Celebrating Women Transforming the Food System
Thursday, October 22nd at 6:30pm
Reserve your tickets here
Rowen White is a Seed Keeper from the Mohawk community of Akwesasne, and an activist for seed sovereignty, as well as farmer, mother, community leader and educator. She is the director and co-founder of Sierra Seed Cooperative in Nevada City, California. This cooperative helps provide access to regionally adapted seeds to the area and empower seed stewards. Rowen is also on the board of directors of Seed Savers Exchange, is a seed educator with Native Seed/Search Seed School in Tucson, Arizona, and is the co-author of Breeding Organic Vegetables: A Step by Step Guide for Growers.
Clara Nicholls is a lecturer in the Latin American Studies Program at UC Berkeley, teaching "Perspectives for Sustainable Rural Development in Latin America". She also teaches at Santa Clara University, as well as in various universities in Latin America and Europe. She was the founder and Director of the Latin American Doctoral Program on Agroecology sponsored by the Universidad de Antioquia in Colombia and SOCLA. She is president of the Latin American Scientific Society of Agroecology (SOCLA), a network of professionals to promote agroecological alternatives to industrial agriculture. Clara is the author of three books and numerous scientific articles about agroecology, ecologically based pest management, resiliency to climate change and rural development.
Myriam Kaplan-Pasternak runs the Devil's Gulch Ranch on the Northern California coast with her husband and children. At the ranch, the family focuses on raising winegrapes, pigs, sheep, and rabbits for meat and skins. Myriam is the International Program Director for DG Educational Services, Founder and director of HaitiCoffee.com, Inc and a USAID Farmer to Farmer Volunteer in Haiti and El Salvador with Partners of the Americas, Winrock International and HaitiCoffee. In Haiti, she has helped with Makouti Agro Enterprises, a small-scale agribusiness that unites farmers and promotes sustainable income generating agriculture
Maya Blow is an herbalist and classical homeopath practicing in the East SF Bay Area. She studied herbal medicine at the California School of Herbal Studies in Northern Ca. and completed four years of homeopathic medical school at the Institute of Classical Homoeopathy in San Francisco. Maya and her husband run a small organic farm where they incorporate both permaculture principles and biodynamic farming methods. They produce a variety of seasonal fruit and vegetables, medicinal herbs, pastured eggs, raw dairy products, and honey, as well as humanly raised meat. Their goal is to learn to be self-sustaining and tread lightly on the earth sharing what they learn with the local community, especially people of color. Besides her passion for farming and holistic medicine, Maya is an artist, mother of two, and avid crafter. She teaches nature studies, gardening, herbal medicine making and many other homesteading and DIY classes. She has been studying, practicing, and teaching art for two decades and continues to draw her inspiration from her love of nature. Some of her hobbies are gardening, animal husbandry, foraging for wild food, fermenting and canning, making herbal medicine, cheese making, and dying with plants.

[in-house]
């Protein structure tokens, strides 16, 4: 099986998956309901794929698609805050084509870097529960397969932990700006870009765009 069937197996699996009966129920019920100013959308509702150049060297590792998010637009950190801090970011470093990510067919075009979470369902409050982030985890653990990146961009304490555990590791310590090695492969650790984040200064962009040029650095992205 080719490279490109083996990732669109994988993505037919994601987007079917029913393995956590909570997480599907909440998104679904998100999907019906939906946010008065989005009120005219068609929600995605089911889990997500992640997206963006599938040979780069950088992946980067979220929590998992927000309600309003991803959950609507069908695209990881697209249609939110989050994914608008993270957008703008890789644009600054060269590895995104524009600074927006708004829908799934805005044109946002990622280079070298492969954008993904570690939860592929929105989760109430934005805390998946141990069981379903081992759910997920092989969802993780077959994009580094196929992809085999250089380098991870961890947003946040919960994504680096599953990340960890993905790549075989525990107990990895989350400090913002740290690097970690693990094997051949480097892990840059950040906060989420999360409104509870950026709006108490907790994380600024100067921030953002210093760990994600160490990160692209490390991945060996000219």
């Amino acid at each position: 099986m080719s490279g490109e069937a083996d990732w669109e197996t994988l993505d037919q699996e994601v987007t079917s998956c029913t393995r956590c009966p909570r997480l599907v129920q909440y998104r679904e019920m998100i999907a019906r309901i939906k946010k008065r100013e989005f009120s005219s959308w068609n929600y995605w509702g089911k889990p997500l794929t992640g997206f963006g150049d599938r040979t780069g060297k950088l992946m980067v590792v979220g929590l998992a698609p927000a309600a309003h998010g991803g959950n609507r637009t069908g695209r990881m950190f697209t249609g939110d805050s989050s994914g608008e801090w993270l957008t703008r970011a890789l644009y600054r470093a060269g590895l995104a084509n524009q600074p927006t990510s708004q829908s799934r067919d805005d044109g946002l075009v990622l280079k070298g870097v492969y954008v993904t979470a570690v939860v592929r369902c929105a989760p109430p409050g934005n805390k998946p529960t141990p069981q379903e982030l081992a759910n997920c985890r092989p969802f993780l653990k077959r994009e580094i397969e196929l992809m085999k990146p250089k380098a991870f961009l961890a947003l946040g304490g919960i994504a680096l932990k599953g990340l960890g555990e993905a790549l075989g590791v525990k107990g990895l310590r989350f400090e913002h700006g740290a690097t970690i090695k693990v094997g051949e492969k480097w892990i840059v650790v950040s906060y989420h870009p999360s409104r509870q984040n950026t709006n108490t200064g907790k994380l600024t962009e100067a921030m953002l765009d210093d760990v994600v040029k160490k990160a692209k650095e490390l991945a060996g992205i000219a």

Joelci Dannacena has been a militant organizer with The Landless Rural Workers Movement of Brazil (MST) sector of the MST for over twenty years, with degrees in economics and cooperative administration. Her main tasks have been the organization of agroindustries for the produce of agrarian reform settlements. She is currently hosted here in the Bay Area as one of several young organizers sent by the MST to deepen relations with US-based movements for food sovereignty, agrarian reform, and anti-oppression.
Shu-Chen Cheng ( aka “Suejen”) is transitioning from a career in nursing to becoming a small-scale farmer. Suejen spent her childhood selling her family's vegetables at the local market, helping feed hens and ducks and chasing pigs on her family's farm in Taiwan. When she was around 10, she writes "more and more factories moved in and less and less farmland remained. Clean rivers that I used to fish in turned yellow, and as time went on there were no more crabs, frogs or fish… I witnessed my family’s change from farming to industry. Now that I am 37 years-old, I want to be the one in my family who goes back to the life that I miss so much." Suejen has been a nurse for most of her adult life, and has seen first-hand the adverse health effects of pesticide use and a heavily industrialized food diet. She joined the MESA program this year as a start to transitioning into small-scale, organic agriculture. As the first MESA steward from Taiwan, she hopes to educate farmers in sustainable methods, and to share with her community the importance of supporting local farmers.
Reserve your tickets here! Space is very limited.
Tickets are $30
Discounted rates for beginning farmers and groups
Email Michelle for limited number of volunteer sign up opportunities.
Can't attend, but want to contribute? Your donation is greatly appreciated!
The Acme Bread Company, Arizmendi Bakery, Berkeley Bowl, Frey Vineyards, Gordon Biersch Brewery, GreenLeaf, Lotus Foods, Lundberg Family Farms, Mechanics Bank, The Natural Grocery Company, Numi Organic Tea, Straus Family Creamery, and Trader Joes.